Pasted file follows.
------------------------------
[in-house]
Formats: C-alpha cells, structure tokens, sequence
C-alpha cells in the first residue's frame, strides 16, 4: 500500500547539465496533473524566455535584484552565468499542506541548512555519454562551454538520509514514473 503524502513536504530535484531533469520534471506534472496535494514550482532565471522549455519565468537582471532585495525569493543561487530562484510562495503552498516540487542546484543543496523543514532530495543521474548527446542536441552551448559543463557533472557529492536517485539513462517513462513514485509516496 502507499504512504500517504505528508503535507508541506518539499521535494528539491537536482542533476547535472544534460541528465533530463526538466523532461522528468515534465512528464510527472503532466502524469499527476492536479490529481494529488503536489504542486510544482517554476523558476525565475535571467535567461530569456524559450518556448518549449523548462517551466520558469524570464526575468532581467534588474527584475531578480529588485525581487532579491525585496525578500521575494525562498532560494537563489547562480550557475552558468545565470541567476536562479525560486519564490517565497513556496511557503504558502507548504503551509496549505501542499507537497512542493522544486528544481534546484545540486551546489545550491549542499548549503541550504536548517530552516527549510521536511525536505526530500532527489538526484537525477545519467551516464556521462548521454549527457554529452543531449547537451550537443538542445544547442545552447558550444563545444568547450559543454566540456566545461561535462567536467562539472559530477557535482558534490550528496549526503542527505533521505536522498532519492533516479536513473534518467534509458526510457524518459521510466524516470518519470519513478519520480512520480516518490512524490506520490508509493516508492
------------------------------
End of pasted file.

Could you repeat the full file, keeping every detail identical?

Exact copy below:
[in-house]
Formats: C-alpha cells, structure tokens, sequence
C-alpha cells in the first residue's frame, strides 16, 4: 500500500547539465496533473524566455535584484552565468499542506541548512555519454562551454538520509514514473 503524502513536504530535484531533469520534471506534472496535494514550482532565471522549455519565468537582471532585495525569493543561487530562484510562495503552498516540487542546484543543496523543514532530495543521474548527446542536441552551448559543463557533472557529492536517485539513462517513462513514485509516496 502507499504512504500517504505528508503535507508541506518539499521535494528539491537536482542533476547535472544534460541528465533530463526538466523532461522528468515534465512528464510527472503532466502524469499527476492536479490529481494529488503536489504542486510544482517554476523558476525565475535571467535567461530569456524559450518556448518549449523548462517551466520558469524570464526575468532581467534588474527584475531578480529588485525581487532579491525585496525578500521575494525562498532560494537563489547562480550557475552558468545565470541567476536562479525560486519564490517565497513556496511557503504558502507548504503551509496549505501542499507537497512542493522544486528544481534546484545540486551546489545550491549542499548549503541550504536548517530552516527549510521536511525536505526530500532527489538526484537525477545519467551516464556521462548521454549527457554529452543531449547537451550537443538542445544547442545552447558550444563545444568547450559543454566540456566545461561535462567536467562539472559530477557535482558534490550528496549526503542527505533521505536522498532519492533516479536513473534518467534509458526510457524518459521510466524516470518519470519513478519520480512520480516518490512524490506520490508509493516508492